Angiotensin-II type 1 receptor interaction is a major regulator for liver fibrosis development in rats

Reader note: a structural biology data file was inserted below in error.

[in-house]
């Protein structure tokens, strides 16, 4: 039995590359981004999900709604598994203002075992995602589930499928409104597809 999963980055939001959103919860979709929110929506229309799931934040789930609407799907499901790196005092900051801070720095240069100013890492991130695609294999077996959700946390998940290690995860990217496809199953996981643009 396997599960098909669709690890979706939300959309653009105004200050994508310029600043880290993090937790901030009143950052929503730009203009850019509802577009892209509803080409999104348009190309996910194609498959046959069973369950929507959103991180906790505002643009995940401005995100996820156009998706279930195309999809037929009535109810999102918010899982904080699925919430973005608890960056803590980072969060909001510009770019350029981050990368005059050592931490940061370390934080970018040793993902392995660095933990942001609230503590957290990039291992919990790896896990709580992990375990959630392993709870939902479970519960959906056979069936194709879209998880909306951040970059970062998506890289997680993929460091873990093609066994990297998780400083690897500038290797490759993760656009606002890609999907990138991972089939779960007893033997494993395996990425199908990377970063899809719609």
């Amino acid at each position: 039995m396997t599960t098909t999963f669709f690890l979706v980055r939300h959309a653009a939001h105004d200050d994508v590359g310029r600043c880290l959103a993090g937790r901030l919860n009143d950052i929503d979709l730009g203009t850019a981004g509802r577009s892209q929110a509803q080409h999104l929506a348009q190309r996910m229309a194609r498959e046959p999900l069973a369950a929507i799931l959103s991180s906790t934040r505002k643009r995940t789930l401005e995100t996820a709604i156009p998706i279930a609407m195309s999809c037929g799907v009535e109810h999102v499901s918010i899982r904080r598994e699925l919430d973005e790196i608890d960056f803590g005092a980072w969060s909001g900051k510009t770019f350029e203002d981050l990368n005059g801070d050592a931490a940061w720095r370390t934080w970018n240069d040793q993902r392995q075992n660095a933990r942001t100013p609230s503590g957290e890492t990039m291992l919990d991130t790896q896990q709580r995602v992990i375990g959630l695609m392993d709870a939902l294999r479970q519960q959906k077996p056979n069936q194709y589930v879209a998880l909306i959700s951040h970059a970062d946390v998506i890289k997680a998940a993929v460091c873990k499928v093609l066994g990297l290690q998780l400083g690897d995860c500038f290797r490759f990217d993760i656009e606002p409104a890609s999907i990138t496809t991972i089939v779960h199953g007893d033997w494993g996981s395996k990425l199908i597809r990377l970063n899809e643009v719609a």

The renin-angiotensin system (RAS) is frequently activated in patients with chronic liver diseases. Angiotensin-II (AT-II) has been suggested to play an important role in liver fibrogenesis. It induces hepatic stellate cell (HSC) proliferation and up-regulates the transforming growth factor β1 (TGF-β1) expression via AT-II type 1 receptor (AT1-R) in vitro. The aim of the present study was to examine the in vivo effect of candesartan (CA), a clinically used AT1-R blocker (ARB), and perindopril (PE), an angiotensin-converting enzyme (ACE) inhibitor (ACE-I), on pig serum-induced liver fibrosis development in rats. The clinically available comparable doses of CA and PE significantly attenuated the fibrosis development. These inhibitory effects of PE and CA were also found in the on-going liver fibrosis model. The hepatic hydroxyproline and serum fibrosis markers were significantly suppressed by CA and PE treatment. Furthermore, the α smooth muscle actin (α-SMA) positive cells in number were markedly suppressed by CA and PE treatment. Similarly, the hepatic TGF-β1 protein and messenger RNA (mRNA) levels were significantly suppressed. Our in vitro study showed that AT-II increased the TGF-β1 mRNA expression in the activated HSCs, and this effect was totally blocked by CA. These results suggested that the RAS, especially AT-II and AT1-R interaction plays a pivotal role in liver fibrosis development through HSC activation. Because both CA and PE are widely used in clinical practice without serious side effects, these drugs may provide an effective new strategy for anti–liver fibrosis therapy.